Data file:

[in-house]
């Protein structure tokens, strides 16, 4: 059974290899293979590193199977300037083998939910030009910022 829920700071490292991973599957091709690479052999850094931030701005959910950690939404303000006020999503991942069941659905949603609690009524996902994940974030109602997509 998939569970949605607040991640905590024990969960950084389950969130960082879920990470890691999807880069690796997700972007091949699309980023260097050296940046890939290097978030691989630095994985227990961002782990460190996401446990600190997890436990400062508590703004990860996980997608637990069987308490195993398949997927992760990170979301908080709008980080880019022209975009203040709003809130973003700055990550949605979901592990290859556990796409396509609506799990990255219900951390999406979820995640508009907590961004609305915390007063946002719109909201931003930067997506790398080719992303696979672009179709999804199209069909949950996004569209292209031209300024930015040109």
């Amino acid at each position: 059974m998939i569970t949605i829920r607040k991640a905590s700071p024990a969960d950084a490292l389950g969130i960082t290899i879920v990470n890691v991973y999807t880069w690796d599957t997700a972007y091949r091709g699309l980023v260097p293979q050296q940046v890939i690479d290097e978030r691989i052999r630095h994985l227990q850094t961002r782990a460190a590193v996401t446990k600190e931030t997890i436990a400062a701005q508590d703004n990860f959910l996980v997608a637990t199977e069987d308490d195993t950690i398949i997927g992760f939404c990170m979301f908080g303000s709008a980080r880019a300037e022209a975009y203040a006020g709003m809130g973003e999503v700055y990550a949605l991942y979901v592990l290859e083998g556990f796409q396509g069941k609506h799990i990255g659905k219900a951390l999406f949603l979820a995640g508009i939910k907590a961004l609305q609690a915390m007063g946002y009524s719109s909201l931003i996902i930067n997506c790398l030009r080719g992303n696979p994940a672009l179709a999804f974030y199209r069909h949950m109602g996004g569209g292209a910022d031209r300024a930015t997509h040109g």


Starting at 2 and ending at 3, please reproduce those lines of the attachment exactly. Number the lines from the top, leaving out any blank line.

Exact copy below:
């Protein structure tokens, strides 16, 4: 059974290899293979590193199977300037083998939910030009910022 829920700071490292991973599957091709690479052999850094931030701005959910950690939404303000006020999503991942069941659905949603609690009524996902994940974030109602997509 998939569970949605607040991640905590024990969960950084389950969130960082879920990470890691999807880069690796997700972007091949699309980023260097050296940046890939290097978030691989630095994985227990961002782990460190996401446990600190997890436990400062508590703004990860996980997608637990069987308490195993398949997927992760990170979301908080709008980080880019022209975009203040709003809130973003700055990550949605979901592990290859556990796409396509609506799990990255219900951390999406979820995640508009907590961004609305915390007063946002719109909201931003930067997506790398080719992303696979672009179709999804199209069909949950996004569209292209031209300024930015040109």
């Amino acid at each position: 059974m998939i569970t949605i829920r607040k991640a905590s700071p024990a969960d950084a490292l389950g969130i960082t290899i879920v990470n890691v991973y999807t880069w690796d599957t997700a972007y091949r091709g699309l980023v260097p293979q050296q940046v890939i690479d290097e978030r691989i052999r630095h994985l227990q850094t961002r782990a460190a590193v996401t446990k600190e931030t997890i436990a400062a701005q508590d703004n990860f959910l996980v997608a637990t199977e069987d308490d195993t950690i398949i997927g992760f939404c990170m979301f908080g303000s709008a980080r880019a300037e022209a975009y203040a006020g709003m809130g973003e999503v700055y990550a949605l991942y979901v592990l290859e083998g556990f796409q396509g069941k609506h799990i990255g659905k219900a951390l999406f949603l979820a995640g508009i939910k907590a961004l609305q609690a915390m007063g946002y009524s719109s909201l931003i996902i930067n997506c790398l030009r080719g992303n696979p994940a672009l179709a999804f974030y199209r069909h949950m109602g996004g569209g292209a910022d031209r300024a930015t997509h040109g």